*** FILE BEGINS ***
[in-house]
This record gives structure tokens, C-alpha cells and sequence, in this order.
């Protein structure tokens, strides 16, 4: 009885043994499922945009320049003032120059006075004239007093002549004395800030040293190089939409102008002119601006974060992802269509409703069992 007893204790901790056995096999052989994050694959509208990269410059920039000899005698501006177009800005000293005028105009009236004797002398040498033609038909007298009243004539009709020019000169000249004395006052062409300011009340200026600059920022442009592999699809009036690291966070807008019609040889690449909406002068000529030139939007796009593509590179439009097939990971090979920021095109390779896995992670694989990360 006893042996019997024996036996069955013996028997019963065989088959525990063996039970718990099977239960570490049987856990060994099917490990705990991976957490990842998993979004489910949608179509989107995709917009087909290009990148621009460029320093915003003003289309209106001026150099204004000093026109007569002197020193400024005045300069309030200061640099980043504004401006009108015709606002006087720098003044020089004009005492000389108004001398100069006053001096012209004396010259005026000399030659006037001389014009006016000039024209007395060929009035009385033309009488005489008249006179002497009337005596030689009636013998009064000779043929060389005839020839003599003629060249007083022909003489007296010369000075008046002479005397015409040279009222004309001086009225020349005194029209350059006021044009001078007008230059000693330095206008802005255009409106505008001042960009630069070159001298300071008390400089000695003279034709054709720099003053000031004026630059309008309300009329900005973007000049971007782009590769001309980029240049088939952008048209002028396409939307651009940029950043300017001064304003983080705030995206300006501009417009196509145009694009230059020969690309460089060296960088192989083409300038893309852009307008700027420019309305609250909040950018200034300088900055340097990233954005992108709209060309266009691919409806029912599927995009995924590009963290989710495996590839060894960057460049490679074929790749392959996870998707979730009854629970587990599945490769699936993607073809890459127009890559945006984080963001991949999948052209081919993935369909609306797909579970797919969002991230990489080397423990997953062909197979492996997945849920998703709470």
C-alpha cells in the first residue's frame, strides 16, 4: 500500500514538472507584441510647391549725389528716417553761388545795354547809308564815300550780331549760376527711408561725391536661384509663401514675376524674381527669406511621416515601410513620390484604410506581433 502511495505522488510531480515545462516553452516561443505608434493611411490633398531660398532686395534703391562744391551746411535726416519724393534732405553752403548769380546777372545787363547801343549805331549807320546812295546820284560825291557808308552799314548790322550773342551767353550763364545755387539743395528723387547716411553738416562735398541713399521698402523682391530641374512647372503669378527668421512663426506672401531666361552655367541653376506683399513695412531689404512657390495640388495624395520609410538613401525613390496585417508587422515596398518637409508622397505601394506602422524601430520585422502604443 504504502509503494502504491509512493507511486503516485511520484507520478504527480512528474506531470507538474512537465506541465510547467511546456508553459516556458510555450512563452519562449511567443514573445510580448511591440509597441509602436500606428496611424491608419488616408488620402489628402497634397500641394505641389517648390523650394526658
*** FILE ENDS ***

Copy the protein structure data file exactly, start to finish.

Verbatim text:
[in-house]
This record gives structure tokens, C-alpha cells and sequence, in this order.
């Protein structure tokens, strides 16, 4: 009885043994499922945009320049003032120059006075004239007093002549004395800030040293190089939409102008002119601006974060992802269509409703069992 007893204790901790056995096999052989994050694959509208990269410059920039000899005698501006177009800005000293005028105009009236004797002398040498033609038909007298009243004539009709020019000169000249004395006052062409300011009340200026600059920022442009592999699809009036690291966070807008019609040889690449909406002068000529030139939007796009593509590179439009097939990971090979920021095109390779896995992670694989990360 006893042996019997024996036996069955013996028997019963065989088959525990063996039970718990099977239960570490049987856990060994099917490990705990991976957490990842998993979004489910949608179509989107995709917009087909290009990148621009460029320093915003003003289309209106001026150099204004000093026109007569002197020193400024005045300069309030200061640099980043504004401006009108015709606002006087720098003044020089004009005492000389108004001398100069006053001096012209004396010259005026000399030659006037001389014009006016000039024209007395060929009035009385033309009488005489008249006179002497009337005596030689009636013998009064000779043929060389005839020839003599003629060249007083022909003489007296010369000075008046002479005397015409040279009222004309001086009225020349005194029209350059006021044009001078007008230059000693330095206008802005255009409106505008001042960009630069070159001298300071008390400089000695003279034709054709720099003053000031004026630059309008309300009329900005973007000049971007782009590769001309980029240049088939952008048209002028396409939307651009940029950043300017001064304003983080705030995206300006501009417009196509145009694009230059020969690309460089060296960088192989083409300038893309852009307008700027420019309305609250909040950018200034300088900055340097990233954005992108709209060309266009691919409806029912599927995009995924590009963290989710495996590839060894960057460049490679074929790749392959996870998707979730009854629970587990599945490769699936993607073809890459127009890559945006984080963001991949999948052209081919993935369909609306797909579970797919969002991230990489080397423990997953062909197979492996997945849920998703709470």
C-alpha cells in the first residue's frame, strides 16, 4: 500500500514538472507584441510647391549725389528716417553761388545795354547809308564815300550780331549760376527711408561725391536661384509663401514675376524674381527669406511621416515601410513620390484604410506581433 502511495505522488510531480515545462516553452516561443505608434493611411490633398531660398532686395534703391562744391551746411535726416519724393534732405553752403548769380546777372545787363547801343549805331549807320546812295546820284560825291557808308552799314548790322550773342551767353550763364545755387539743395528723387547716411553738416562735398541713399521698402523682391530641374512647372503669378527668421512663426506672401531666361552655367541653376506683399513695412531689404512657390495640388495624395520609410538613401525613390496585417508587422515596398518637409508622397505601394506602422524601430520585422502604443 504504502509503494502504491509512493507511486503516485511520484507520478504527480512528474506531470507538474512537465506541465510547467511546456508553459516556458510555450512563452519562449511567443514573445510580448511591440509597441509602436500606428496611424491608419488616408488620402489628402497634397500641394505641389517648390523650394526658